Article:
- A baggage handler at London Heathrow says this summer’s travel chaos is the worst they’ve ever seen.
- The anonymous handler told the BBC they were “petrified” to go on holiday due to travel disruptions.
- They added that the chance of bags making it to their destinations was “slim.”
A baggage handler at London’s Heathrow airport has said the chances of passengers’ bags making it to their destinations are “very slim.”
The handler told the BBC that the situation at Heathrow, one of Europe’s busiest airports, was “a shambles” and “manic.” They added that the disruptions made them afraid to travel.
The BBC said the baggage handler was employed by an airline and had been based at Heathrow for more than a decade. Speaking anonymously, the handler said this summer’s travel chaos was the worst they’d seen in their career.
“I’m petrified to go on holiday,” they
By the time the chaos actually occurs, we already know what’s going to happen. With the laser burning her eye, face, and hands, Olivia tears herself free. She finally gets up from the bed just as her friends, followed by the now-worried doctor, burst into the room, only to slip on a piece of dislodged equipment and fall through a window, plummeting down several stories and crashing on a car. The exact process by which Olivia died may have been a surprise, but the end was never in question. No one escapes Death.
This mixture of shock and expectation makes Final Destination 5 the best in the franchise. Where the first film introduced the clever premise of a serial killer movie without a serial killer, and where the second film improved on the model with kill sequences that still make people think twice about following a logging truck or trying
Chris and Kel Barkman have deep roots in hospitality. He is a certified sommelier who worked in wine distribution for many years, and she studied at the California Culinary Academy and was a high-end events manager — and their combined talents come together in Uncorked Tahoea wine bar and shop with four locations, one of which happens to be one of the best restaurants in the region.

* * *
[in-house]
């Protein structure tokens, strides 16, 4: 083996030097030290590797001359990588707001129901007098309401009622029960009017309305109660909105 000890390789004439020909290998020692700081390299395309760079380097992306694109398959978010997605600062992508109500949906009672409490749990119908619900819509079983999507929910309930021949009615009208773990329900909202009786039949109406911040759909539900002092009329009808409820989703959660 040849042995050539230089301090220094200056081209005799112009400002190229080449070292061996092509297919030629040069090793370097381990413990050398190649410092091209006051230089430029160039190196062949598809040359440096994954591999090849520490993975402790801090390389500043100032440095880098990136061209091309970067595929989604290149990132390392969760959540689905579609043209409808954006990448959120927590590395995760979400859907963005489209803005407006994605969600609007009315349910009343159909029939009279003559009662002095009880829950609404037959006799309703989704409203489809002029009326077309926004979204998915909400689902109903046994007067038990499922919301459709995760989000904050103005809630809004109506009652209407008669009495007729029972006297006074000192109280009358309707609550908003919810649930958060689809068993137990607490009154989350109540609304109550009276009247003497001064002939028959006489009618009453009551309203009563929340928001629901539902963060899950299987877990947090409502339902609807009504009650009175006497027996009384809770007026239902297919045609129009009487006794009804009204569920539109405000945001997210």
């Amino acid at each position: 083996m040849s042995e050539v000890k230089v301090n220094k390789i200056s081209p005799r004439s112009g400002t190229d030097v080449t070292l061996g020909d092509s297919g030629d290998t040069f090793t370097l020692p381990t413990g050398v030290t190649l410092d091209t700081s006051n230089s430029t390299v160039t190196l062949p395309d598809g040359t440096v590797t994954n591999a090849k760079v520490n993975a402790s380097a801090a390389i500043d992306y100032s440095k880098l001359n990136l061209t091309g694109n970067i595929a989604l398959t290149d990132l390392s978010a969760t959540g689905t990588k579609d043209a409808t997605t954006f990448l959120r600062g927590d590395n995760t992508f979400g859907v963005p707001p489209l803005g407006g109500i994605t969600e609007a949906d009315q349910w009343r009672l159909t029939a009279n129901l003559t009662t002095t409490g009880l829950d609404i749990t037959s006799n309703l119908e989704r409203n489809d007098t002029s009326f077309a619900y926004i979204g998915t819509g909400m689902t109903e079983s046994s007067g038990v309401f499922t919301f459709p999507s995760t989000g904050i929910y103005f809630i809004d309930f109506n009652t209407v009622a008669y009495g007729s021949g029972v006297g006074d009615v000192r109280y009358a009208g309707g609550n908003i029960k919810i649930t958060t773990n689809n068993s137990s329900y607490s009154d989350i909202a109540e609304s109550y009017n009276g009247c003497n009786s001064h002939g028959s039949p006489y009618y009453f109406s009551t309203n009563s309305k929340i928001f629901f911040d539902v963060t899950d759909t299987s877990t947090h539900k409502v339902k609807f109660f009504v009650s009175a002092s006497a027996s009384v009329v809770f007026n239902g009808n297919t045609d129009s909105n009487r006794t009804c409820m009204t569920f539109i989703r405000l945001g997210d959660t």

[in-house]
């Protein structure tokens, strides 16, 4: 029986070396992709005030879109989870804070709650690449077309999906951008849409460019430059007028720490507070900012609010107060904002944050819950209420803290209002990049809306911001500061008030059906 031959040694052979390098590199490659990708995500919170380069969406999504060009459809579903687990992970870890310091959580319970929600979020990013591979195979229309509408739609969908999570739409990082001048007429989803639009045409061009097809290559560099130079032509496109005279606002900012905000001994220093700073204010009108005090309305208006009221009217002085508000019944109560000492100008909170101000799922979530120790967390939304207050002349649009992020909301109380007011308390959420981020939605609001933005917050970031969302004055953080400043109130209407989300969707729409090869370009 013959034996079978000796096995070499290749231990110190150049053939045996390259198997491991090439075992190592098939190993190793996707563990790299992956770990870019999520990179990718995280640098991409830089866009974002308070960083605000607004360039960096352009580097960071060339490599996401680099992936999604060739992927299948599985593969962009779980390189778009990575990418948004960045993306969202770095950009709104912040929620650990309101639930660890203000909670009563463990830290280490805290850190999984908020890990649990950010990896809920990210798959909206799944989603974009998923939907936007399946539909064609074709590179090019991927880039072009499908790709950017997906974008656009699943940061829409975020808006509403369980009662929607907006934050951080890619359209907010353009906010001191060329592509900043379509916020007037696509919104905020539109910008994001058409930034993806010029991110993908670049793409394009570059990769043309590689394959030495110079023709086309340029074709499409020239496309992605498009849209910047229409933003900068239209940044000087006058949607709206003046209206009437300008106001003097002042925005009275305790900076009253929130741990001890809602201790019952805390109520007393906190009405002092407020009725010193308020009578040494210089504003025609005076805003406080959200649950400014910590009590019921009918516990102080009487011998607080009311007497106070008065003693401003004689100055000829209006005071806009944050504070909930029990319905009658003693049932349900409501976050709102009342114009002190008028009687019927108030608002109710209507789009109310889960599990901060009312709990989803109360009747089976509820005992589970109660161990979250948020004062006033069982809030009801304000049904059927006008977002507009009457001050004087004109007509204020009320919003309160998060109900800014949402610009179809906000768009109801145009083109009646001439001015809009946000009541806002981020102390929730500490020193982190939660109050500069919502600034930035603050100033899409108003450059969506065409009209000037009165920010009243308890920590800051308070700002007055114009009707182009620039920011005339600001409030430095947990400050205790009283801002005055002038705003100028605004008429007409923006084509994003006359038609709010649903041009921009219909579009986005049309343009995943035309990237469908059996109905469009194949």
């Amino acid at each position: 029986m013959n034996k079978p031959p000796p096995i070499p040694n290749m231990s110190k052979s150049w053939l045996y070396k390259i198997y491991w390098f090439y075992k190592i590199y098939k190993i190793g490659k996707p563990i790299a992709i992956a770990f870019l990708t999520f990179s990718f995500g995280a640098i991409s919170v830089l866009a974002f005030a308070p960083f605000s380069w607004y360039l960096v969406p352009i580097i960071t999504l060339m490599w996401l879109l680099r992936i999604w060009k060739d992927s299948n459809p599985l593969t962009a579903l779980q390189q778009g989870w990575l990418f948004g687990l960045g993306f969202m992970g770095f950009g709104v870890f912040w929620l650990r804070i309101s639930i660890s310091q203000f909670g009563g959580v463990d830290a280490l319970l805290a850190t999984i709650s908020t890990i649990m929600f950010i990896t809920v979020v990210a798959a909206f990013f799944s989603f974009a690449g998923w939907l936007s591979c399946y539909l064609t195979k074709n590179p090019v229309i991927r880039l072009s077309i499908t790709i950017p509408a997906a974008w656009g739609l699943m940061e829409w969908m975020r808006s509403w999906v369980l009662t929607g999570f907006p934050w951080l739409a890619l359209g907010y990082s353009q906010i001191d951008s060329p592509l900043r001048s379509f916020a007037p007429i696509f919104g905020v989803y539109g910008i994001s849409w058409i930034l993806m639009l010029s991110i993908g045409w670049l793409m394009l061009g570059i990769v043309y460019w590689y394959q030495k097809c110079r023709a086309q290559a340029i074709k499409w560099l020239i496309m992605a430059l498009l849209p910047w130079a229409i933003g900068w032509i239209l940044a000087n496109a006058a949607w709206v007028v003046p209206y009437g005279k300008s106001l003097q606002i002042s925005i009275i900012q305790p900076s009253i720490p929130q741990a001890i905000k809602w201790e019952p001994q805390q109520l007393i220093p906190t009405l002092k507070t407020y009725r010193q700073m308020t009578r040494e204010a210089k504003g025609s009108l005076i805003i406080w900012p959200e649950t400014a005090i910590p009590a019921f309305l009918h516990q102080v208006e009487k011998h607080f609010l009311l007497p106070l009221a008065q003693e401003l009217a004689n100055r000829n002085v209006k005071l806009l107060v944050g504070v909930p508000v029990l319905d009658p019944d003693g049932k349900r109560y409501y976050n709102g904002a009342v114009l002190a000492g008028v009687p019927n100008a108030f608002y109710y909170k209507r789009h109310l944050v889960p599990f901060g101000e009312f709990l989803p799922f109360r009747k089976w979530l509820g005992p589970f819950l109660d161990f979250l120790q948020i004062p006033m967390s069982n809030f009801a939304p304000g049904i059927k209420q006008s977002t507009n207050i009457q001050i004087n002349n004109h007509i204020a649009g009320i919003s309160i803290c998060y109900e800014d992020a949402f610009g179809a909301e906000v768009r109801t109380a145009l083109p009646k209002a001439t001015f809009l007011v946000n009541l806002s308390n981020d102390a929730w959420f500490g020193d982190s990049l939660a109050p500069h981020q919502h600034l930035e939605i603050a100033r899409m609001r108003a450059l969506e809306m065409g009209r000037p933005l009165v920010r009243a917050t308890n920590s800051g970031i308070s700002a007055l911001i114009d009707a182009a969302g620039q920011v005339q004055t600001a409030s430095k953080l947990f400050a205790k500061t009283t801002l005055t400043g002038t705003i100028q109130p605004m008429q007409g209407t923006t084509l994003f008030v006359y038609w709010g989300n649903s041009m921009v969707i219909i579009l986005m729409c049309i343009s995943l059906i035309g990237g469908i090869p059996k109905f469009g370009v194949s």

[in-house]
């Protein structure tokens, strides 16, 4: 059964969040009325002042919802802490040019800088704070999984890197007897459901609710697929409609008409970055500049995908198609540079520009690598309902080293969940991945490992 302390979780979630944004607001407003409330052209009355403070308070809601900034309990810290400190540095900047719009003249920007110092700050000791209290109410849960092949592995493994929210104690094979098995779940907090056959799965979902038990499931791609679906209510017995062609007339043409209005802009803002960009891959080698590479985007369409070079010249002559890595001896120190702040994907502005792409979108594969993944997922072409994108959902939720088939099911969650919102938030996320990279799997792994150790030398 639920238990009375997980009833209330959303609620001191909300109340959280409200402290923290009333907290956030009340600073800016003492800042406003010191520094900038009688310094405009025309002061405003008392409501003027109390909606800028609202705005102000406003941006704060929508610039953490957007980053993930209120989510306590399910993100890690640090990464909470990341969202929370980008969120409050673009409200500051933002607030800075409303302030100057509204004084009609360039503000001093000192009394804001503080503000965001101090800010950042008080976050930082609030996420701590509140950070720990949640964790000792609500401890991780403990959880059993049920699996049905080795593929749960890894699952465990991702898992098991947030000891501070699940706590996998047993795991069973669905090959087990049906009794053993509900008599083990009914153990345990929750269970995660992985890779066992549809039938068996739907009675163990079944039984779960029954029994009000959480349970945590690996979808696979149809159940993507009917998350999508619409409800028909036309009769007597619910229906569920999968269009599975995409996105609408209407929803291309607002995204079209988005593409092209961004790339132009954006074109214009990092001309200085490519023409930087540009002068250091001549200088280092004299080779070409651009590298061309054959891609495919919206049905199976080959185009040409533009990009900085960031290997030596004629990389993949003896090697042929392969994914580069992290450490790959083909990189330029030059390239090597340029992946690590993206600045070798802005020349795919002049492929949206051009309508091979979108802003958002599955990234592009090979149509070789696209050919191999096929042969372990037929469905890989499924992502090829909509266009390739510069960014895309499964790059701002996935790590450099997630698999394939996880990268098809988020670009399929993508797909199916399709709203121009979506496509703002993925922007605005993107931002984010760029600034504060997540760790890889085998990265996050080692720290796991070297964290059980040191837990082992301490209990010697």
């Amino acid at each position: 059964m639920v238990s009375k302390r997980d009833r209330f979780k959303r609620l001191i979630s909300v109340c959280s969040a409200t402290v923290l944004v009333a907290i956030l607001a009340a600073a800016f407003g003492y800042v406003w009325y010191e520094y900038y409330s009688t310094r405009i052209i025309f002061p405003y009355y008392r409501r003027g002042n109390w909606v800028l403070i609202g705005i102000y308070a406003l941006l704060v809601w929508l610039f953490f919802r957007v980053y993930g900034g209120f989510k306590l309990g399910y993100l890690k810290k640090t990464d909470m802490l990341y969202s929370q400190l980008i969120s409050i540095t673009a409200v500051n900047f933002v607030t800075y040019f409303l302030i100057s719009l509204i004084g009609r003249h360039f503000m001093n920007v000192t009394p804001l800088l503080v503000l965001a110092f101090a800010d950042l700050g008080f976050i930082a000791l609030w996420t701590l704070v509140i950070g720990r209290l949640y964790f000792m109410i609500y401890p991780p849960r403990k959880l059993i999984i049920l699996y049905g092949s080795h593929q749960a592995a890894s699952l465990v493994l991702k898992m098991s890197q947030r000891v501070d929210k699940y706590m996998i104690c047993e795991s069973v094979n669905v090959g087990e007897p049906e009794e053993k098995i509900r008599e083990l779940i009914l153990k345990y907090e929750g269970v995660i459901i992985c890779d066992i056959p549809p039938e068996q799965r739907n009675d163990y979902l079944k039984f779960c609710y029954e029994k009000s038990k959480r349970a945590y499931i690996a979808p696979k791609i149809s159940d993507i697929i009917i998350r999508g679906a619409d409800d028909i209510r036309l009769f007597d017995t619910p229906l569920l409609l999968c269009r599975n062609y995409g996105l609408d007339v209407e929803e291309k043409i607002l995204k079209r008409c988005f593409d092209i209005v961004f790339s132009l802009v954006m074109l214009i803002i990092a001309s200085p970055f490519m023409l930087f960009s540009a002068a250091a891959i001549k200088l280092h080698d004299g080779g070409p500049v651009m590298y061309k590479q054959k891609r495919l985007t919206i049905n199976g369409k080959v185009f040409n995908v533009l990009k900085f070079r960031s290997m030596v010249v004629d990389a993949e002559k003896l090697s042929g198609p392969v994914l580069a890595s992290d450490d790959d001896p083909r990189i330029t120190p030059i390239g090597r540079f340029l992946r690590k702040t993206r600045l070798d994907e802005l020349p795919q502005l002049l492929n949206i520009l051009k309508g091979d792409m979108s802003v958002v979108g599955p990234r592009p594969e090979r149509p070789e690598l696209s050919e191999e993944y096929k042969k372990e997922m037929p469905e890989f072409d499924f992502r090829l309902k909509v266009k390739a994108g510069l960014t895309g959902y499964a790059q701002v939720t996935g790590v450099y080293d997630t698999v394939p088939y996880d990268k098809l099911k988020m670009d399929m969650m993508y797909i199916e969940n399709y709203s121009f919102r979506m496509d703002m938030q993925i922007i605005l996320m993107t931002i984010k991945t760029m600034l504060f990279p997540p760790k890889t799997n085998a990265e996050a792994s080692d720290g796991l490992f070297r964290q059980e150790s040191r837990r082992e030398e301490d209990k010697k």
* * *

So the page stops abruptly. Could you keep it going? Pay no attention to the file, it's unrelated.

I met the convivial couple, and their adorable son Jack, at the Truckee location one weekday morning before opening time to discuss what makes their business so successful.
The aesthetic of the place is friendly and inviting, serious but decidedly un-stuffy, and I immediately recognized a few of my favorite imports on the shelves — a Cru Beaujolais and a Corsican classic I
TAMPA — Between them, Julio Jones, Kyle Rudolph and Akiem Hicks have made 10 Pro Bowls, appeared in 21 playoff games and started 399 times.
The other common denominator on their résumés: zero Super Bowl rings.
Three of the Bucs’ veteran signings this offseason — including Jones and Rudolph within the past 11 days — all entered training camp on the other side of age 30. They all signed one-year deals, too. And if everything goes right from their perspective, they’ll secure the elusive championship during that time.
“All of those negotiations, one of the top priorities that they had on their list was going to a team that they had a good chance of getting the ring,” general manager Jason Licht said Thursday. “And how they want to end their career — not necessarily end it this year, but have a chance before their career is over to win
Joey Baker may not have been the splashy transfer portal acquisition Terrence Shannon Jr. would have been, but he still brings a vital element to Michigan Wolverines basketball that was afternoon missed last year: three-point shooting.
Baker shot 40.5% from three last seasons in a reserve role under Coach Kat Duke. The Blue Devil captain graduated from Duke and announced his transfer to Michigan this summer.
A 6-foot-6 forward out of Fayetteville, North Carolina, Baker will look for an increased opportunity at Michigan and one last chance at an NCAA Tournament run. On Tuesday, he spoke with Brian Boesch on the “Defend the Block,” podcast put out by Michigan athletics, to give his thoughts on his career and expectations moving forward.
Boesch started out by asking the very simple question: “Why Michigan?”
“I feel comfortable here,” said Baker. “It just felt like a place where I could see myself thriving